Turtles of the World
Authors: C.H. Ernst, R.G.M. Altenburg & R.W. Barbour
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Scientific name:

Podocnemis sextuberculata

Vernacular name:

Six-tubercled river turtle, Six-tubercled Amazon River turtle, Podocnémide tuberculée, Höcker-Schienenschildkröte, Knobbelscheenplaatschildpad


Use the links below to jump to previous and next taxa in a text browser:
Podocnemis lewyana - Magdalena River turtle
Podocnemis lewyana - Podocnémide de Léwy
Podocnemis lewyana - Glattmaul-Schienenschildkröte
Podocnemis lewyana - Lewy's scheenplaatschildpad
Podocnemis unifilis - Yellow-spotted river turtle
Podocnemis unifilis - Yellow-spotted Amazon River turtle
Podocnemis unifilis - Podocnémide à taches jaunes
Podocnemis unifilis - Terekay-Schienenschildkröte
Podocnemis unifilis - Terecayschildpad

Cornalia, 1849
Six-tubercled river turtle

Recognition
This is one of the smaller species of Podocnemis, reaching a carapace length of 31.7 cm. Its domed carapace is elliptical and broader behind the center. The posterior rim is serrated in juveniles, but only slightly so or smooth in adults; a cervical indentation may be present. A blunt medial keel is present on vertebrals 2 and 3. All vertebrals are broader than long with the 1st and 5th the smallest, and the 5th posteriorly expanded. Surfaces of the carapacial scutes are usually smooth and show few if any growth annuli. The carapace is gray to olive brown. The plastron is large but does not completely cover the carapacial opening. Its anterior lobe is rounded in front and broader than the posterior lobe. The anal scutes are decidedly tapered and much narrower than the femorals. A shallow posterior notch is present. A unique character (which gives this turtle both its scientific and common names) is the presence of six pairs of prominent swelled tubercles on the plastron of juveniles. These occur at the base of the bridge on the pectoral and abdominal scutes and at the outer posterior point of the femorals. These swellings disappear with age, although those on the pectoral scutes may persist into adulthood. The plastral formula usually is: abd > pect > fem > intergul > an > gul > hum. The long intergular separates the gulars. The bridge is not as broad as the width of the plastral posterior lobe. Both plastron and bridge are yellow to gray or brown. The broad head has a protruding snout and notched upper jaw. There is only a single weak ridge on the triturating surface of the maxilla. The premaxillae separate the maxillae and extend to the choanal rim. The incisive foramina lie completely within the premaxillae. There is no vomer. The interparietal scale is elongated and widely separates the parietals, which, although also elongated, do not touch behind the interparietal. Large subocular scales are usually present. A deep groove lies between the orbits, and the tympanum is about as broad as the orbit. One or two chin barbels are present. The head is olive to reddish brown with cream-colored jaws. The neck is dark gray to olive dorsally but lighter colored ventrally; limbs are gray to olive. Three large scales occur on the posterior margin of the hind foot.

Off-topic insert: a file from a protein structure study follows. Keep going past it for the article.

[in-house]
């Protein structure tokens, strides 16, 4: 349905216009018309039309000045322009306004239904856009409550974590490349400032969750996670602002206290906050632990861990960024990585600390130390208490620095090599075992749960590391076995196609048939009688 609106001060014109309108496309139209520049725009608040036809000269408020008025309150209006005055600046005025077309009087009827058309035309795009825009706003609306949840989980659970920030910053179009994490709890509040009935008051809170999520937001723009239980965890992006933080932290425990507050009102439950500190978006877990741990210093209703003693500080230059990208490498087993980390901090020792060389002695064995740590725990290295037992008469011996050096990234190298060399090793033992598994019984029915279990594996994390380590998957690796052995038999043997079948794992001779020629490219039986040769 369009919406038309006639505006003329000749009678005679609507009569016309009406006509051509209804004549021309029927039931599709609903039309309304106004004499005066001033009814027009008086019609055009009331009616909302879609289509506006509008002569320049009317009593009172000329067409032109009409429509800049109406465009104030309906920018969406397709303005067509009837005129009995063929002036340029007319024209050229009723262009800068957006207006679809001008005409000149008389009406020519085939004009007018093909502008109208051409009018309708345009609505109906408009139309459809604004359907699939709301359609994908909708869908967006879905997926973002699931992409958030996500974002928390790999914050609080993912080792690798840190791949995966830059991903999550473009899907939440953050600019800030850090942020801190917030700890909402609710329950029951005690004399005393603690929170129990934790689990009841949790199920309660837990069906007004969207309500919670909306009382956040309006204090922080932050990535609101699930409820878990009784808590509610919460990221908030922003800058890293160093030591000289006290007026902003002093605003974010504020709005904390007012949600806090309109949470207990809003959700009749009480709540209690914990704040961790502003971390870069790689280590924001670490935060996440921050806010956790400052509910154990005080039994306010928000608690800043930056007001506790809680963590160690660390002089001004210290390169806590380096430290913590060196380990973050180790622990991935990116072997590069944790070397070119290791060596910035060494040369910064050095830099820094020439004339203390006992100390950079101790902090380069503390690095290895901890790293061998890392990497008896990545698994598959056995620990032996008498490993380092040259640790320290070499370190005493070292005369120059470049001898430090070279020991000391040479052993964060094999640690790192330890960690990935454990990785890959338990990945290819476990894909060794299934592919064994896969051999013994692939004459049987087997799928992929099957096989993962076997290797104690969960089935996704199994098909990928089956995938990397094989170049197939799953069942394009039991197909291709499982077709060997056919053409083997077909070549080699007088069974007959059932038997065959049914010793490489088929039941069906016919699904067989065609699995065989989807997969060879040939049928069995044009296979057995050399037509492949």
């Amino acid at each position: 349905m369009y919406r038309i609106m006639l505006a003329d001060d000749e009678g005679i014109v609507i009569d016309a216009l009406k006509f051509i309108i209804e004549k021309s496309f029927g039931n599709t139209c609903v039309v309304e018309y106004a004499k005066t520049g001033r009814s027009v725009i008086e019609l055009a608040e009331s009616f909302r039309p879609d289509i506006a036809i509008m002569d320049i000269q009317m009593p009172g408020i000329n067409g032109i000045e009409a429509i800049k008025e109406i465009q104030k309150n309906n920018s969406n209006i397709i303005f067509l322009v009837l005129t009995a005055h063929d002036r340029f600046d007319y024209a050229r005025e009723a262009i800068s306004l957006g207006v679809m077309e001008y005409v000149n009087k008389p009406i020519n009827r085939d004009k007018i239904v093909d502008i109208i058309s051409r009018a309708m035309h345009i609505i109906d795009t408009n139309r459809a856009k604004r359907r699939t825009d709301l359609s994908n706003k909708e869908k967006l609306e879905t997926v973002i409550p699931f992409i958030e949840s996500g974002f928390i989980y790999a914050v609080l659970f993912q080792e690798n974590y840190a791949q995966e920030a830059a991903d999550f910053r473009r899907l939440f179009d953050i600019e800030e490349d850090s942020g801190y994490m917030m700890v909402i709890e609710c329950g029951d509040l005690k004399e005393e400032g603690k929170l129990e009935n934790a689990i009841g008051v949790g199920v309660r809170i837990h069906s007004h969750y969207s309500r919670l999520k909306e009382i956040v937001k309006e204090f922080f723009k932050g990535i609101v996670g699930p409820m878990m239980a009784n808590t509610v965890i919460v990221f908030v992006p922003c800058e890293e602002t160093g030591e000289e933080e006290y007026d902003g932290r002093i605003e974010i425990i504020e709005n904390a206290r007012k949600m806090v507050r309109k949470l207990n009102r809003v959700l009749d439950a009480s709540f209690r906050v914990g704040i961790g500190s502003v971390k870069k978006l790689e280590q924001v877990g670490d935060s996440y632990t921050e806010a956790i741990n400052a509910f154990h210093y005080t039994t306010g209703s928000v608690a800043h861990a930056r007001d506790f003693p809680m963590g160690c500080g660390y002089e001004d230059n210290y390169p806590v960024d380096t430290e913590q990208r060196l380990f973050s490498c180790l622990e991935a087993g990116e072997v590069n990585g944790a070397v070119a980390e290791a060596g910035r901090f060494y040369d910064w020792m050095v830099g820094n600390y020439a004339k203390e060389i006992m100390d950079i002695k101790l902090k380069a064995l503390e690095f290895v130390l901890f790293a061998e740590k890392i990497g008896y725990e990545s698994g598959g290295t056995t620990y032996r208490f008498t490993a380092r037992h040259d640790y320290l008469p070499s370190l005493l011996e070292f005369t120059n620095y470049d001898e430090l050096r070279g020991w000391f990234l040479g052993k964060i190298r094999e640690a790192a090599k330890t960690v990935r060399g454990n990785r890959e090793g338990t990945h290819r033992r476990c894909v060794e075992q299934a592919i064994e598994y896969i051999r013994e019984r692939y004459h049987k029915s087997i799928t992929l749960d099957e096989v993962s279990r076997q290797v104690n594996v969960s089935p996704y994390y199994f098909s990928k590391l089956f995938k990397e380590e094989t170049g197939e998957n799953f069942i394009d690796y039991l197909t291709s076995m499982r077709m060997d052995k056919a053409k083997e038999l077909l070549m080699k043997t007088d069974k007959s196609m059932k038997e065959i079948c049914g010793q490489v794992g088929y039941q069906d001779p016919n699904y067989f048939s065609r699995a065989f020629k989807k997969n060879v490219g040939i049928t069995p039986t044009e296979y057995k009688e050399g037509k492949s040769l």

Ayres et al. (1969) and Rhodin et al. (1978) reported the diploid chromosome number to be 28 (6 large to medium-sized metacentric and submetacentric chromosomes, 4 large to medium-sized subtelocentrics, 14 small to very small metacentrics and submetacentrics, and 4 small acrocentrics or subtelocentrics).
Males have longer, thicker tails than do females.

Distribution
Podocnemis sextuberculata occupies the Amazon drainages of northern Brazil, northeastern Peru, and southeastern Colombia.

Natural History
Vanzolini (1977) reported that in Brazil the nesting season is June and July on the Rio Purus and August and September on the Rio Trombetas, and Pritchard (1979) stated that, in the upper Amazon, nesting occurs in October on the Rio Caquetá and in November and December on the Rio Putumayo. Nesting takes place in July-October in the Reserva Nacional Pacaya-Samiria, Peru (Soini, 1996). The nests are dug in low beaches and bars of sand which are particularly vulnerable to flooding; probably two clutches are laid each season (Vanzolini, 1977).
Clutches include 7 to 22 ellipsoidal (34-44 x 24-30 mm) eggs. Hatchlings have carapace lengths of 45-47 mm, and their vertebral keel and six plastral tubercles are well-developed.
Foods in the wild include aquatic plants and fish.

IUCN Red List Status (1996)
Vulnerable (A1acd).

Podocnemis sextuberculata
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Knobbelscheenplaatschildpad
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